The procurement regulations require large business prime contractors to award subcontracts to small businesses to the maximum extent practical. In fact large business primes must establish small business subcontracting goals and a plan for meeting them prior to the award of a contract that exceeds $650,000. For as long as these regulations have been in place, small businesses have complained that large businesses use them to qualify for the award but never give them the promised work or fail to pay when the work is performed.
In response to these complaints, the Small Business Administration promulgated a new rule designed to ensure that small businesses that help a prime win the contract receive their agreed upon share of the work and are paid accordingly. Initially large business offerors must represent in their proposal that they will in good faith utilize the proposed subcontractors for the work envisioned in the proposal. Prime contractors are also required to
Generally, to be eligible for the domestic production activities deduction (DPAD), a taxpayer must earn gross receipts from a disposition of qualifying production property. This typically involves a sale and delivery of a manufactured product by the taxpayer to a customer. However, the IRS recently ruled that a government contractor made a disposition for DPAD purposes despite the fact that title to the property reverted back to the contractor (Technical Advice Memorandum 201314043, 04/05/2013). The ruling disposition was not requiring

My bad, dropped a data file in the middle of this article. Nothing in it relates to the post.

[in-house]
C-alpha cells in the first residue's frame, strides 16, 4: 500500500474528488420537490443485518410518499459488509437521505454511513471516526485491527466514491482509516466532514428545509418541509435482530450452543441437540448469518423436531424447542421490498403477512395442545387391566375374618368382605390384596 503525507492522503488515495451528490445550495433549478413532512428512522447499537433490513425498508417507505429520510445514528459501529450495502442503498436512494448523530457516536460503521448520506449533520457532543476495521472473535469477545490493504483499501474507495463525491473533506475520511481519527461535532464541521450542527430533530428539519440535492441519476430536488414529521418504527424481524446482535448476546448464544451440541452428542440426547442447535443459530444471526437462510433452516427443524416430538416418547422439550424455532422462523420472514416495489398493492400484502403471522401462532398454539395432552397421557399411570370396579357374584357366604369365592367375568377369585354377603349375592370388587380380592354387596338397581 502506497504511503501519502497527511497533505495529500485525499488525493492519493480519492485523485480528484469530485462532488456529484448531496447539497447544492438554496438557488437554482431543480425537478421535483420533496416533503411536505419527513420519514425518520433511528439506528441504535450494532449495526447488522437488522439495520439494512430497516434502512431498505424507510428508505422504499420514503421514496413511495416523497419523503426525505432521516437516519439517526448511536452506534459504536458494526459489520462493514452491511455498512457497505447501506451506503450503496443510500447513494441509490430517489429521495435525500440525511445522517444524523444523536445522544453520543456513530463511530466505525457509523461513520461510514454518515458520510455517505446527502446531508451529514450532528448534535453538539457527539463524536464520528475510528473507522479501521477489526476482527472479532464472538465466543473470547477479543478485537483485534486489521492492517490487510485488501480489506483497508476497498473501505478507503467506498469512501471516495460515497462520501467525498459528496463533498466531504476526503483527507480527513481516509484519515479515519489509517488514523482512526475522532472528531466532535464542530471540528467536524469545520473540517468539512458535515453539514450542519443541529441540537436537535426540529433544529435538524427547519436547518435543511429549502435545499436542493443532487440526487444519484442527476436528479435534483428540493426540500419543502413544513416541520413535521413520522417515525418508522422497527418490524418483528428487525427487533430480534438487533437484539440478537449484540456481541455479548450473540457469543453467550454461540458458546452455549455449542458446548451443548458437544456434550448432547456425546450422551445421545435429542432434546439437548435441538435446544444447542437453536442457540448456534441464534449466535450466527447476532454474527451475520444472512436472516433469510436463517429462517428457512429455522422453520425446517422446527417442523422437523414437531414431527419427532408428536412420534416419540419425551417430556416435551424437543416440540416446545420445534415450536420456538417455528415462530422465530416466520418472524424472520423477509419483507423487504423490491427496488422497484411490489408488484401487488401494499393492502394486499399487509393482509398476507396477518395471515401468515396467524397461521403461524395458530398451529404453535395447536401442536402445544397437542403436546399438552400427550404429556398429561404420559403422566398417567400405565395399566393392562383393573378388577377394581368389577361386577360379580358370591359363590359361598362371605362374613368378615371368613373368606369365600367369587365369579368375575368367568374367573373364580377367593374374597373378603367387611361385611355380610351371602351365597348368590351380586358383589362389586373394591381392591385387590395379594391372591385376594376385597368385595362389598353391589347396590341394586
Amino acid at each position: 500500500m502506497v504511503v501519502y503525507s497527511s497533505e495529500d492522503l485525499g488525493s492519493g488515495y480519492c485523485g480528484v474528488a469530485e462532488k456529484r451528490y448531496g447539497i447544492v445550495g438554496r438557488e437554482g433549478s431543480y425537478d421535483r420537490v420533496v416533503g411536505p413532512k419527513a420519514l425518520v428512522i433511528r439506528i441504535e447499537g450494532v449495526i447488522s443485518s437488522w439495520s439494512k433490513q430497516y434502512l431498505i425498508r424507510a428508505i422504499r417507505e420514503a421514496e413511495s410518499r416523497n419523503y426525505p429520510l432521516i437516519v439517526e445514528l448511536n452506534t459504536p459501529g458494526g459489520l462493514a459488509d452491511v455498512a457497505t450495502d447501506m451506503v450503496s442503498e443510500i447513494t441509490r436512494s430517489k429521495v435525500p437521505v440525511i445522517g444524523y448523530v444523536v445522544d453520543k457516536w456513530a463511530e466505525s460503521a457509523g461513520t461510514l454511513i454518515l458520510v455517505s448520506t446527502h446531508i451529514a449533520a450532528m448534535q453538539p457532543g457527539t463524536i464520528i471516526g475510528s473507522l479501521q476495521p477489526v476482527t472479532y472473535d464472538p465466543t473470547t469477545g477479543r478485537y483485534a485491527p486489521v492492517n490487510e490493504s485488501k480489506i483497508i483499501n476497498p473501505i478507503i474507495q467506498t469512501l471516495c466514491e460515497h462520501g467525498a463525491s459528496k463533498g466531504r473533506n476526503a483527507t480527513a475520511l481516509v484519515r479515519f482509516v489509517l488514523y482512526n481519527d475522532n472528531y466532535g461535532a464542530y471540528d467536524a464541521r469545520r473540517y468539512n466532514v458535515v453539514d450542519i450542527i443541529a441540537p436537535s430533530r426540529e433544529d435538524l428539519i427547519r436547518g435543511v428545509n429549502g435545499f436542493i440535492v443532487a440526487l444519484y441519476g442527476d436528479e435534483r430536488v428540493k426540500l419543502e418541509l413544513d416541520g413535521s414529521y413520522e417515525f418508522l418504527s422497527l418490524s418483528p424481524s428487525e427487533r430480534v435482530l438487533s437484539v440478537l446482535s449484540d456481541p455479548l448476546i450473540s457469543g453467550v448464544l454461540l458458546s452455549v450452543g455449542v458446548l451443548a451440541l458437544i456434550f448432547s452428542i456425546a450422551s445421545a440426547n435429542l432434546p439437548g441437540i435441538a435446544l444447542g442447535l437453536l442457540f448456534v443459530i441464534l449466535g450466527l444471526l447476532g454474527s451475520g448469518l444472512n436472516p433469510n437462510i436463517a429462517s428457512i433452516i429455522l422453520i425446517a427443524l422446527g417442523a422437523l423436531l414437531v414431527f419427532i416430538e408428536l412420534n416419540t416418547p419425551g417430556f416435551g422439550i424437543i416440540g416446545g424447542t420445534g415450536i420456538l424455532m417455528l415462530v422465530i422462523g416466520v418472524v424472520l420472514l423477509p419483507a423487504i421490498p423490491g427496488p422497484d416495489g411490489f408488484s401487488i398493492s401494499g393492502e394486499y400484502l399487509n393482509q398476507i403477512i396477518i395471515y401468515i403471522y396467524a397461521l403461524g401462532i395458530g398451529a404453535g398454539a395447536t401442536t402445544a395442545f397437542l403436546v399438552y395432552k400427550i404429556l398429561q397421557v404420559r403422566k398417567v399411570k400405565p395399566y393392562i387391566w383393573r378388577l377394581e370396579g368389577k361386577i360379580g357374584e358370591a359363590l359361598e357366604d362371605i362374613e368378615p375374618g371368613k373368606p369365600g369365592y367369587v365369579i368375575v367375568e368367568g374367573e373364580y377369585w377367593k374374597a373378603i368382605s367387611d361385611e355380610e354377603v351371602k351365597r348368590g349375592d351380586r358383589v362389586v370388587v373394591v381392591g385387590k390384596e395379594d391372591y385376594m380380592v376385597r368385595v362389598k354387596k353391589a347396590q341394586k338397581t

As a follow-up to the L2 Federal Resources webinar on “Attributes of an Adequate Accounting System,” Aronson LLC government contracting specialists Nicole Mitchell and Brian Bender have prepared answers to several attendee questions:
Is my contract covered by the Cost Accounting Standards (CAS), and how do I determine the level of CAS coverage (e.g., Full, Modified, Not CAS Covered)?
Click here to download a flowchart that illustrates the method for determining CAS coverage and whether or not your company should be submitting a Disclosure Statement.
Does my company have a robust set of policies and procedures?
At a minimum, your business should have the following written policies and procedures (P&P) in place prior to DCAA review/audit:
The Federal Acquisition Institute courses and modules available on the Defense Acquisition University’s website provide online anytime training to assist with your understanding of GSA Schedules and offer continuous learning points (CLPs) that may count towards your contracting certification and continuing education.
You’ll learn how to effectively use the GSA Schedules program to meet your requirements, use GSA tools to enhance competition, achieve small business utilization, procure sustainable acquisitions and much more. Most courses require passing a test with a 100% score to earn CLP credits.
GSA Schedules related courses include:
GSA’s Multiple Award Schedules (MAS) webinar for November 2012 is on FAR Subpart 8.4 (Federal Supply Schedules) vs FAR Part 13 and FAR Part 15 (Open Market / Contracting by Negotiation). GSA offers a mixture of scheduled webinar, online anytime, and in-person training to help Schedule contractors effectively use the Schedules program to best achieve desired goals. After the webinar you should be able to: